Foreclosures surge 18% across North Carolina in February

Posted March 15, 2012
Updated March 16, 2012

Foreclosure activity in North Carolina surged nearly 18 percent in February from the previous month as part of a nation-wide trend in which banks tackled a backlog of homes with mortgages that had gone unpaid yet remained in limbo due to delays stemming from foreclosure-abuse claims.

The increase occurred across 26 states where the courts supervise the foreclosure process. In contrast, the 24 states where the courts do not play a role in the process saw activity decline in February, foreclosure listing firm RealtyTrac Inc. said Thursday.

In North Carolina, RealtyTrac reported 2,992 foreclosure actions. Of those, 485 were in Wake County and 44 were in Durham County.

Mecklenburg County had the most at 852. Forsyth County was third with 390, and Guilford County had 318, RealtyTrac said.

The February total was 17.75 percent higher than in January.

However, the total was 2.9 percent less than February 2011, according to RealtyTrac data.

While uneven, the pace of foreclosures is accelerating following a $25 billion settlement reached last month between the nation's biggest mortgage lenders and state officials. The settlement was over the industry's alleged foreclosure abuses.

Major banks temporarily put foreclosures on hold in the fall of 2010 after claims surfaced that lenders and mortgage servicers were processing foreclosures without verifying documents. As a result, many homes that would have normally ended up foreclosed were left in a procedural limbo, particularly in states where courts play a role in the process.

But that logjam has begun to ease, and banks are moving to sort out their roster of problem mortgages.

"We're not just seeing an increase in properties starting the foreclosure process, as we have in previous months, but we're starting to see dramatic increases in properties completing the foreclosure process in many of those judicial foreclosure states," said Daren Blomquist, a vice president at RealtyTrac.

That means potentially more foreclosed homes hitting the market this year that could drag down the value of neighboring homes.

Among states with a judicial foreclosure process, foreclosure activity rose 2 percent last month from January, and climbed 24 percent from February last year, the firm said.

Foreclosure activity across states without a court-supervised process fell 5 percent in February from the previous month and declined 23 percent from a year earlier.

RealtyTrac bases foreclosure activity on filings that signal when a home is in some stage of the foreclosure process: an initial default notice, a scheduled home auction or a home repossession, which is when a property goes back to the lender.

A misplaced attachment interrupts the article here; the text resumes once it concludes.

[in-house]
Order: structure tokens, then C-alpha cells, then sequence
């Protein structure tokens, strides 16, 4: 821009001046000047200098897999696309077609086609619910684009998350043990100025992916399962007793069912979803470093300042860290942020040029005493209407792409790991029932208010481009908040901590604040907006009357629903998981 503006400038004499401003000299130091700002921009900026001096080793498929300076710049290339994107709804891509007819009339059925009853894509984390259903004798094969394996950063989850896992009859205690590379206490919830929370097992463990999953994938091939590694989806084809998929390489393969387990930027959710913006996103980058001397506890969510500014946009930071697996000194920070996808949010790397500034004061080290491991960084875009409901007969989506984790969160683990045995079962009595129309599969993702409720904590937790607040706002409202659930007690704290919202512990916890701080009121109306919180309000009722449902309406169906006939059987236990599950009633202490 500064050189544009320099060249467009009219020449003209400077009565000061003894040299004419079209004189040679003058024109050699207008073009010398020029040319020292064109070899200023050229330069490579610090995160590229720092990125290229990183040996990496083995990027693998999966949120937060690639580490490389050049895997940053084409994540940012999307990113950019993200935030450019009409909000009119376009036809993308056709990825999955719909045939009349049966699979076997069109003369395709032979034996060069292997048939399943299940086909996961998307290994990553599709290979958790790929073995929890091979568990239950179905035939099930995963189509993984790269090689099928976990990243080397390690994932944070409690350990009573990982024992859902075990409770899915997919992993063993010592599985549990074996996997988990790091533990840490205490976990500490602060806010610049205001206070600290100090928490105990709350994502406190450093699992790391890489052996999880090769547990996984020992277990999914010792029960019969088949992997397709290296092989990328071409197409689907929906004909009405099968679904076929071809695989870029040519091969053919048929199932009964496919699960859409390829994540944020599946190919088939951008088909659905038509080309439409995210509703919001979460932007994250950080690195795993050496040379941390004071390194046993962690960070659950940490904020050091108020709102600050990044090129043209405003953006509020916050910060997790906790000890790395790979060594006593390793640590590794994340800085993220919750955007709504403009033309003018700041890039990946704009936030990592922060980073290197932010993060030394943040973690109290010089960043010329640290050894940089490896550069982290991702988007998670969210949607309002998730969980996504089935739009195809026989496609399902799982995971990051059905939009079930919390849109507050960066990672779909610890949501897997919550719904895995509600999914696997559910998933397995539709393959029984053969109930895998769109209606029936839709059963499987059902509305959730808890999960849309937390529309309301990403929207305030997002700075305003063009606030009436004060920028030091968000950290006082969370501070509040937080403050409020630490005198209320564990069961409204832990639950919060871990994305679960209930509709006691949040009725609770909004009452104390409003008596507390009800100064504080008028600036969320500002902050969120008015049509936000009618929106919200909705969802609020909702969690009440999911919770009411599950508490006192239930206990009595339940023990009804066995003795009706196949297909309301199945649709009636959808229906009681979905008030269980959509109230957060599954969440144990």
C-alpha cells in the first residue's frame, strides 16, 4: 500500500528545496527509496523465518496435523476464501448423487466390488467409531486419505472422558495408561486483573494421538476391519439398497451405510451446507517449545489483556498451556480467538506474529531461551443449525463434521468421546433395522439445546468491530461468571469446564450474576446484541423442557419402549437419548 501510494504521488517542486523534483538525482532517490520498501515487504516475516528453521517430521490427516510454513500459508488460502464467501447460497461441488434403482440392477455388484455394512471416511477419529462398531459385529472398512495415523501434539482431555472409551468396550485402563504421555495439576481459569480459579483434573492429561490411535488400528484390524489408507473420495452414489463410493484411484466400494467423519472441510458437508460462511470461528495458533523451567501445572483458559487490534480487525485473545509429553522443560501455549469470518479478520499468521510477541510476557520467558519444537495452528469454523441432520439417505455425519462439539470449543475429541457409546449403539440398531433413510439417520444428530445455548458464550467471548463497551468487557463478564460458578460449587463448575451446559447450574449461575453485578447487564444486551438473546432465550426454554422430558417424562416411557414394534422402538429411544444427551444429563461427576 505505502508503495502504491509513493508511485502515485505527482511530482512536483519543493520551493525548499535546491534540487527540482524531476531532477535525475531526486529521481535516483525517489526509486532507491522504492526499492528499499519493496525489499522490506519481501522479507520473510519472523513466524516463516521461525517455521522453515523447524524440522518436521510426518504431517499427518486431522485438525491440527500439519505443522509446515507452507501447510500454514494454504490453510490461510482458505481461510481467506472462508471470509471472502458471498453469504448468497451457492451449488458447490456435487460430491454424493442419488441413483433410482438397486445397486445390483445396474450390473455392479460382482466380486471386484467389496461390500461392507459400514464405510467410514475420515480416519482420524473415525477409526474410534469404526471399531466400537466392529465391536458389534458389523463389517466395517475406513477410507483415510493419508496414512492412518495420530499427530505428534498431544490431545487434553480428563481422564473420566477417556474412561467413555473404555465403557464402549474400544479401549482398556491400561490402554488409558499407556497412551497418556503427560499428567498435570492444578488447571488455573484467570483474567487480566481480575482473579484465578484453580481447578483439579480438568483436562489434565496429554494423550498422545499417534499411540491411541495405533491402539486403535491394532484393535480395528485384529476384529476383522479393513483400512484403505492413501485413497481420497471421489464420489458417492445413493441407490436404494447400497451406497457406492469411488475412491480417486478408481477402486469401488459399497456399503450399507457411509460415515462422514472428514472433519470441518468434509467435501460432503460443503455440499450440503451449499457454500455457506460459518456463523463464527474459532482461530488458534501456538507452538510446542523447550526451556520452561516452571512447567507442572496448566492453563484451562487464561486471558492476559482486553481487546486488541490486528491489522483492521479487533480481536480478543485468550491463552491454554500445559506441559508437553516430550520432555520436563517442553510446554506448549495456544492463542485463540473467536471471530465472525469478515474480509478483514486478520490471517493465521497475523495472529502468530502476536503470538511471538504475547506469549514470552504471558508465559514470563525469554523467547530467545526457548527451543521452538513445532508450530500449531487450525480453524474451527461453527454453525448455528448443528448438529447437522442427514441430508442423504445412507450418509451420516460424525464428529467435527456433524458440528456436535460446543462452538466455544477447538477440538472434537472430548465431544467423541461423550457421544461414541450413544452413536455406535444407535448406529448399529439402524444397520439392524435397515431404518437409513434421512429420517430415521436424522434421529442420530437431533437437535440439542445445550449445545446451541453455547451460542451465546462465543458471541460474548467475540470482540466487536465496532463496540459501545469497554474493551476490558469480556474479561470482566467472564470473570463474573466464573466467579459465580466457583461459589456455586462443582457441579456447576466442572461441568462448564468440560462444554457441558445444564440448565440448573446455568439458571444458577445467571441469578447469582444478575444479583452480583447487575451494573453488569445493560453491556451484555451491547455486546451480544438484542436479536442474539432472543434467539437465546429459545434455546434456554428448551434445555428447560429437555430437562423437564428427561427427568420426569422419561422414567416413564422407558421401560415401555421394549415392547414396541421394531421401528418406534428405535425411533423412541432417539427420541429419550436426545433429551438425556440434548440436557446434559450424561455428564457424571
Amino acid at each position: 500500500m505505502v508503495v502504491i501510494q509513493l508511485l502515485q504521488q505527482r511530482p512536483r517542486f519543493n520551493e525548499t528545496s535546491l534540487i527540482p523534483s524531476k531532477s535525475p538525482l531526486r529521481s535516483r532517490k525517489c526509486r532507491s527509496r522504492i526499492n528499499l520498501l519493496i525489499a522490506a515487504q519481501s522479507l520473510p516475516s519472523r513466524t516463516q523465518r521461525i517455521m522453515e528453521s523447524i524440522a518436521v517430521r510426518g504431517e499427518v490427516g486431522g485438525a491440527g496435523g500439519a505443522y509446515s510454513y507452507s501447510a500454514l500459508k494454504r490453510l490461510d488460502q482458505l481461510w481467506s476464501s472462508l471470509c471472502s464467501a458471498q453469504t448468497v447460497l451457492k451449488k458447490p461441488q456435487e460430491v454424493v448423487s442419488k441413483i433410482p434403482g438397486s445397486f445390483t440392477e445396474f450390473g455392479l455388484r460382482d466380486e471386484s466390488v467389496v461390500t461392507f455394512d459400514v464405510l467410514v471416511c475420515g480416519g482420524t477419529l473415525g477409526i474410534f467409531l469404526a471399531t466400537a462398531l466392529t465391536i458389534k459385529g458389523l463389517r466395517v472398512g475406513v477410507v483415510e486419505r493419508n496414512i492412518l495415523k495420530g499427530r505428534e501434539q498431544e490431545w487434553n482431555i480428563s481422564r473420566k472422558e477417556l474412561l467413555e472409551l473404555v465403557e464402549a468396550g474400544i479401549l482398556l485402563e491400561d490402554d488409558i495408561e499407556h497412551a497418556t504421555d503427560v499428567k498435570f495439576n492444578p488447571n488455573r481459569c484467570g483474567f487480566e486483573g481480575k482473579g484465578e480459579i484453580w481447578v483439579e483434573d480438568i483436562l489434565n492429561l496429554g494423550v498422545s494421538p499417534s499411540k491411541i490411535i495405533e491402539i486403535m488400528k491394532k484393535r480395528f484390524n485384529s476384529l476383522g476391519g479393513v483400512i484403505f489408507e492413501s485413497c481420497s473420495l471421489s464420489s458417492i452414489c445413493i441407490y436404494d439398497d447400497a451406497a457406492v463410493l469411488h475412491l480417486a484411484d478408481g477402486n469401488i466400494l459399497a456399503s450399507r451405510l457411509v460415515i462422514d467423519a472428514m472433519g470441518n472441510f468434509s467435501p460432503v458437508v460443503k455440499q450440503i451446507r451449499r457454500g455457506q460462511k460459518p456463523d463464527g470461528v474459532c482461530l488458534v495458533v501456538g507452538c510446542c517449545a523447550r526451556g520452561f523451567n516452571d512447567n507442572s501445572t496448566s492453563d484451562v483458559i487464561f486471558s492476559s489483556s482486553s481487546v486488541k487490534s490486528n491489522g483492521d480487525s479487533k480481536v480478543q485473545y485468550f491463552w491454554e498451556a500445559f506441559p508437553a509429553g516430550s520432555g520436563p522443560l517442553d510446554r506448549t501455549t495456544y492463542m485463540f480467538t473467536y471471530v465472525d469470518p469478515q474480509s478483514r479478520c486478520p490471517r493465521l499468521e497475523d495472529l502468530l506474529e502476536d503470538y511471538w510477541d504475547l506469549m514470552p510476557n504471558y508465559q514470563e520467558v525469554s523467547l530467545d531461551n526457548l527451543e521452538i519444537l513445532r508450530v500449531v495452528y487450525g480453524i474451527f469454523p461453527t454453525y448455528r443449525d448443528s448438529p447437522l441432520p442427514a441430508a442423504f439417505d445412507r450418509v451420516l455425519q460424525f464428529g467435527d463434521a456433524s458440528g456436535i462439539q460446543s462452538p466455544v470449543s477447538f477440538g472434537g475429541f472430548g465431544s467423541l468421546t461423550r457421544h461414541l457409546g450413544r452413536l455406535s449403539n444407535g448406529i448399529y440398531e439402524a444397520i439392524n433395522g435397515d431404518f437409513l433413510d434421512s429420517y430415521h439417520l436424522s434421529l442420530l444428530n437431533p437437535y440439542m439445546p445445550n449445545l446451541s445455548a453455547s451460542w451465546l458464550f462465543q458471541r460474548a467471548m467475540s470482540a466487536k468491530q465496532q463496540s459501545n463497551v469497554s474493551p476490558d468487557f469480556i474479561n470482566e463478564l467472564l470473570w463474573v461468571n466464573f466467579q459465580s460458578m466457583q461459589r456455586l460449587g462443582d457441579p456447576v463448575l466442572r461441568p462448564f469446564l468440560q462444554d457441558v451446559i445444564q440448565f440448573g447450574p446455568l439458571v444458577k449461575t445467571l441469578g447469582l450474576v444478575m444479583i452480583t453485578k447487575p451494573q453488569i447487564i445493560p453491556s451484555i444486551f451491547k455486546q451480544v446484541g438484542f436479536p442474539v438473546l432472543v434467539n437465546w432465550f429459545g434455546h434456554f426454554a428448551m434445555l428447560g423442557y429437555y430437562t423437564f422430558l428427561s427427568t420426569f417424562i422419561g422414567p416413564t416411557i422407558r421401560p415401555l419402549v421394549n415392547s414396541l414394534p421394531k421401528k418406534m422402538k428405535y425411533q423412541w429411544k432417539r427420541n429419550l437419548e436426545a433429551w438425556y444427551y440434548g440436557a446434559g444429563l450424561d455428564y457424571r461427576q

Overall, U.S. foreclosure activity dipped 2 percent from January and was down 8 percent from February last year.

Taken individually, some states registered far higher increases in foreclosure activity last month.

Default notices, the first step in the foreclosure process, edged up 1 percent nationally last month from January, but fell 7 percent on an annual basis. But several states posted big annual increases, including Hawaii (321 percent), Maryland (157 percent) and Florida (33 percent) — all three states where courts play a role in foreclosures.

Initial default notices fell sharply in several states, including Nevada (89 percent) and Michigan (72 percent). New York bucked the trend of other judicial states, posting an annual drop of 44 percent in default notices last month.

Banks repossessed 63,834 U.S. homes last month, down 4 percent from January and a decline of 1 percent from February last year, RealtyTrac said.

Once more, the national figures don't tell the whole story, however.

Repossessions skyrocketed in February versus a year earlier in Massachusetts (114 percent), North Carolina (95 percent), Florida (90 percent) and Georgia (76 percent), among other states.

"At the end of the day in 2012, we are going to see an increase in foreclosures nationally from 2011," Blomquist said.

RealtyTrac projects foreclosures will rise 25 percent this year to more than 1 million homes. Last year, lenders took back 804,000 homes.

More than 6 million homeowners were either behind on their mortgage payments or in foreclosure at the end of last year, by some estimates. And about a quarter of all U.S. homeowners, some 11 million, are underwater on their homes, owing more on their mortgages than their homes are worth, according to CoreLogic, a real estate data firm.